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Don't Believe the eBook Monopoly Ploy

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Don't believe all that hype about government interference that is designed to foster an Amazon monopoly of the ebook business. What the six major publishers were alleged to have done was collude in fixing prices that, if true, was a desperate act that they must have known would fall afoul of anti-trust laws.

The new ploy by book publishers is to characterize Amazon as a monopoly poised to take over and dictate terms and run rampant over those who create ebook content. That is like saying Starbucks is a monopoly because it currently dominates the coffee retail business.

As an author who introduced the SONY reader, the very first reading device at the 2007 Las Vegas Consumer Electronics show to what was then an indifferent audience, I felt certain that one day e-readers would dominate the marketplace. I thought SONY was really on to something and would one day be the imaginative leader of the ebook industry.

Soon after the SONY launch, Amazon introduced the Kindle and followed through with verve and imagination to become, as we speak, the dominant force in ebook content and sales. I was an evangelist for these devices largely because of the ease of purchase, clarity and wide variety of available content and, above all, convenience, especially for those of us to whom reading is an important part of our lives.

Barnes and Noble, a super successful big-box book chain, apparently saw the advantages of getting into the ebook business early on, created an infrastructure and then, in an act of counter-productive bean cutting, abandoned its ebook business entirely. I remember meeting Steve Riggio, Barnes and Noble's chief honcho, at the home of the late Bill Riley, one of his board members, and politely chastising him for getting out of that business.

Sure, it was light cocktail chatter, but I could tell that he was contemplating getting back into ebooks. It must have soon become apparent that in order to survive, Riggio had to get into that business, and Barnes and Noble did indeed with its excellent reader, the Nook. Unfortunately, they were late and are now playing catch-up. But to dismiss the Nook as a competitor to the Kindle is to sell Barnes and Noble short. Early on, they revolutionized the book business with their big-box stores and merchandising techniques and will undoubtedly ratchet up the ebook competition.

Then there is Kobo, a Canadian company trying to earn its bones in the business. They have to be counted as a future factor in the competition. There are others, as well, trying to crack into the coming e-reader bonanza.

The introduction of Apple's iPad gave the publishers, as they might have seen it, leverage to fix their ebook prices. You couldn't blame them since the challenges posed by ebooks are a very real threat to the profitable print publishing business. I have a feeling they believed that Apple would, like everything they touched, eventually dominate the e-book business as well, hence their alleged collusion.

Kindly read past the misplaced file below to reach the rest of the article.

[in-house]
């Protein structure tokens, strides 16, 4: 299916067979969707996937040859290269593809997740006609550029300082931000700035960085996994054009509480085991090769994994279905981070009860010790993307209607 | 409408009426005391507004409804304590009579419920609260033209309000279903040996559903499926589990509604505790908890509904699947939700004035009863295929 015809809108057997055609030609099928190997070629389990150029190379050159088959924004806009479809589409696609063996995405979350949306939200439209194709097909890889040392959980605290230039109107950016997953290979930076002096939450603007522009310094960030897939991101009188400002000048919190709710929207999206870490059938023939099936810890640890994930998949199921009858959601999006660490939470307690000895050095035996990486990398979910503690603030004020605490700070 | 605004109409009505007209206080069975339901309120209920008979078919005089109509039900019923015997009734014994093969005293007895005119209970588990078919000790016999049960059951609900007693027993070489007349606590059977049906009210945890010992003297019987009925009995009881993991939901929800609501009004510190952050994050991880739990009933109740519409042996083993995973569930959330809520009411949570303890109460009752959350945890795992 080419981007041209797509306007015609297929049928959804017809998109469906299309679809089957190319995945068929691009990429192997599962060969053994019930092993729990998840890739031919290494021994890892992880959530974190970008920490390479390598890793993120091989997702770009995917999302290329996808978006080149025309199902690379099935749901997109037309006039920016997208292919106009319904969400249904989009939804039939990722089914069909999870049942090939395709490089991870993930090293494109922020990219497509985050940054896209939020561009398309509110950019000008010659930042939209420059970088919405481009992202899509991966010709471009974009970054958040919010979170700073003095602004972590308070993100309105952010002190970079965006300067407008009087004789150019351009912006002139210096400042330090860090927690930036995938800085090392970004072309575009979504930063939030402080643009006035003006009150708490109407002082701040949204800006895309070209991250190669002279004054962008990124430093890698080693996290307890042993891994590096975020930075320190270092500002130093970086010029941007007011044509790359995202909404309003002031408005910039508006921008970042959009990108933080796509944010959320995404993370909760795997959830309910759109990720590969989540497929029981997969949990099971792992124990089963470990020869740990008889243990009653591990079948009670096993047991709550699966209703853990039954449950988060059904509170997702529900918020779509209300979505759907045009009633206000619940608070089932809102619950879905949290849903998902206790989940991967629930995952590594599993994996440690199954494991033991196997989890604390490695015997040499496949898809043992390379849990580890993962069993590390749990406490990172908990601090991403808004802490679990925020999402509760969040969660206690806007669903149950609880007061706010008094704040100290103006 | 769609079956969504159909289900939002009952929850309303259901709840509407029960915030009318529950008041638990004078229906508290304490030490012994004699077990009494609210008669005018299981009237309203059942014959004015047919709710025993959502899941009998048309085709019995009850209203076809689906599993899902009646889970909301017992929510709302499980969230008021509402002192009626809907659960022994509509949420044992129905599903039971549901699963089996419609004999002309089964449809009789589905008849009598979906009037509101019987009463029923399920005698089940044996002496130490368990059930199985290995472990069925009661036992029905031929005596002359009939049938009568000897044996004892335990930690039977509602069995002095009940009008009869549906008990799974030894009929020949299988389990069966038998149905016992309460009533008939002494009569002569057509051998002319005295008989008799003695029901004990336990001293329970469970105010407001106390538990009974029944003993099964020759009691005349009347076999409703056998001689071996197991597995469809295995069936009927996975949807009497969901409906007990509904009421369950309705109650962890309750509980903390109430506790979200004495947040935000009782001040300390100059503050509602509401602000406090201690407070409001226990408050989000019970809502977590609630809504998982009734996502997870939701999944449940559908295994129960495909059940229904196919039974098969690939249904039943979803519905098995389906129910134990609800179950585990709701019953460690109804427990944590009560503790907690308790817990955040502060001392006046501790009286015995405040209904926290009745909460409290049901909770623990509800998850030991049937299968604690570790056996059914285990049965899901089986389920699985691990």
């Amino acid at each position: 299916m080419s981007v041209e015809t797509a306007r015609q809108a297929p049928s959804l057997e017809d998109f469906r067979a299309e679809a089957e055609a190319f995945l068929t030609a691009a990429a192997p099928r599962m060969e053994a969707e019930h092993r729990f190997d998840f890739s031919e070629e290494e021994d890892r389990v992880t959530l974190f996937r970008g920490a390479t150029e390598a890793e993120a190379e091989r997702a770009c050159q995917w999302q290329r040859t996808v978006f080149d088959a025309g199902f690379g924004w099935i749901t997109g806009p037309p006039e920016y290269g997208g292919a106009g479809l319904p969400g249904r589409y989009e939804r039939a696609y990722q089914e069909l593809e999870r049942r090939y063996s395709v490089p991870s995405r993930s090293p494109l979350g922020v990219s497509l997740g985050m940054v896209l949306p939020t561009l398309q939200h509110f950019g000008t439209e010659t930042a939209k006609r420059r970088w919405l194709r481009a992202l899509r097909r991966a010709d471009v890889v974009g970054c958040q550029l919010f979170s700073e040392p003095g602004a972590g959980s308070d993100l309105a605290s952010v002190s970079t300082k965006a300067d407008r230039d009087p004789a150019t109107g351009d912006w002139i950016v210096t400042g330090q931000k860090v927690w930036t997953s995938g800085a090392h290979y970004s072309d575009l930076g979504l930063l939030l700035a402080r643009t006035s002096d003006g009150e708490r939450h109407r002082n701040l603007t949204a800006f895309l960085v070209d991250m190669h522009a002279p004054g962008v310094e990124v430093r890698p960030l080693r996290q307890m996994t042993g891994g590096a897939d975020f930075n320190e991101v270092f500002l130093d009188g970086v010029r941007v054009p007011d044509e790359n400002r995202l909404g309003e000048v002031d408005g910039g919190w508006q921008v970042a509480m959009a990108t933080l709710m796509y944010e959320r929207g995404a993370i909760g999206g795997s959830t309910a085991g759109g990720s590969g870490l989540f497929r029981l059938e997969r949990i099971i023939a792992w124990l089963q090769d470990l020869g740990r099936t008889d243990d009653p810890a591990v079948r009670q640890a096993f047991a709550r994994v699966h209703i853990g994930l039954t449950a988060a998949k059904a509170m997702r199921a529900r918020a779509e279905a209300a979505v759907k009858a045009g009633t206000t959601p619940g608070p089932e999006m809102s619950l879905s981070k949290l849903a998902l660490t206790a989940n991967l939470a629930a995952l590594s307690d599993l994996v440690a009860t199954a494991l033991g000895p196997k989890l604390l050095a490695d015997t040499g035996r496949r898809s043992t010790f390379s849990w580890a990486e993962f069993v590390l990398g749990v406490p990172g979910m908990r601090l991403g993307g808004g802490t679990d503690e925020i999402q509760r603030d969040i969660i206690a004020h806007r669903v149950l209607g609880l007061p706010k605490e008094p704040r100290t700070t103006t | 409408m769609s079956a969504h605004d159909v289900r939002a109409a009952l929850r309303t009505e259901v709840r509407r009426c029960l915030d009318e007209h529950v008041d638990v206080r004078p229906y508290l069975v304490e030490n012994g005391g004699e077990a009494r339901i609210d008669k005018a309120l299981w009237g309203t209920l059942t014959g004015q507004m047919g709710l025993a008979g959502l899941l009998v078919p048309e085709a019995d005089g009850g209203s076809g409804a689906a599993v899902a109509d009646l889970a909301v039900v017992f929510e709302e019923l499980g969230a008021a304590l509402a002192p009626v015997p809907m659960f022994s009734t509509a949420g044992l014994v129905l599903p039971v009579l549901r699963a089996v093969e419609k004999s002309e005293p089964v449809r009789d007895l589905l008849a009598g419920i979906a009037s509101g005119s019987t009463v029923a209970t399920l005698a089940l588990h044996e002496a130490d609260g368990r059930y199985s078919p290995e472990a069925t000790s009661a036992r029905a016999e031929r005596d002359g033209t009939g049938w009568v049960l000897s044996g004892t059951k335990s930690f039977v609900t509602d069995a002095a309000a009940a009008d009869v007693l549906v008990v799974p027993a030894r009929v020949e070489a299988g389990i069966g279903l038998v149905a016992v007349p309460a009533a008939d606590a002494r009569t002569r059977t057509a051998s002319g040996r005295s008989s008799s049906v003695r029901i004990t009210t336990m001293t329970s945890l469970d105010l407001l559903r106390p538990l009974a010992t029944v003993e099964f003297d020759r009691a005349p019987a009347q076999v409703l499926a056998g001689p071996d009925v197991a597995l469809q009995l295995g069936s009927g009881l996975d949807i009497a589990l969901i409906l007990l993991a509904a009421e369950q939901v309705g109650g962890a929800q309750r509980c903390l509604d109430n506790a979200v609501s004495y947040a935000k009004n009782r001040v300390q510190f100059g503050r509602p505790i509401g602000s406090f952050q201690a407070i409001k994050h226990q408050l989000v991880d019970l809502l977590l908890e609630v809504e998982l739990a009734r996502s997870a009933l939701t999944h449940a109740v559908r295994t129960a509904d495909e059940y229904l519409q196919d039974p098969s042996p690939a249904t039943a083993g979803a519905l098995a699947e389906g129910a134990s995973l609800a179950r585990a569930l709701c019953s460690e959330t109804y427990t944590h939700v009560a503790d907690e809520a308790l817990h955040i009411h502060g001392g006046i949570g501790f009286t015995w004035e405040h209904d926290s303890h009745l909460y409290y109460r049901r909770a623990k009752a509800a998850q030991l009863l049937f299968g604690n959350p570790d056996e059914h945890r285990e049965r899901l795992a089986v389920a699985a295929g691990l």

Although I am an Apple guy and a great admirer and loyal user of their products, I did not think that the iPad would dominate the book business. It doesn't and, in my opinion, will not. My opinion is based on the fact that the tablet concept is too distractive for the customer, to whom reading is a centerpiece of their leisure activities.

Marketers use a cute term called "immersive reading." It is redundant. All book reading is immersive and requires from its devotees time and, above all, mental concentration.

Somewhere I read that the great Steve Jobs thought that reading, meaning the content that is defined as "books," would decline against the onslaught of other cyber activities, which he seemed to deem more important. Indeed, he must have fashioned his foray into the book business with that in mind. With a million distractions now available on the iPad, the so-called "immersive reader" is relegated to be merely one of the pack, with "book" content hardly in the same exclusive domain of a solo device.

I am well aware that Amazon is having great success with its "Fire" tablet. My sense is that it will have exceptional value to Apps Aficionados but might not to book content readers. In my view, those who are repetitive "immersive" readers of all ages will stick with the solo reading device.

What could be a worry for Amazon, Nook, and Kobo would be if Apple decides to come out with its own solo reading device.

I have not dealt with the plight of the author, the creator of the content without which the traditional publishing business would have to close its doors. What could happen is that authors might find it more advantageous to create their own self-publishing business models, which has been my choice, join together to create cooperative ventures, or throw their oar in with numerous enterprises serving authors who have the means to self-publish with all the bells and whistles of traditional publishers.

As it stands now, the publishers are busy scratching their heads and trying to come up with measures to assure their future viability. Someone, perhaps far outside the publishing box or an enterprising author might come up with a business plan that will make economic sense. We shall see.

Fear not. Readers must read. Writers must write. It has always been thus. And creative minds will prevail to eventually figure out ways to bring the two together in ways profitable to each.

Warren Adler is the author of 32 novels and short story collections. His books are published in 25 languages worldwide and several have been adapted to movies, including "The War of the Roses" and "Random Hearts."

Download a free copy of Warren Adler's The Children of the Roses.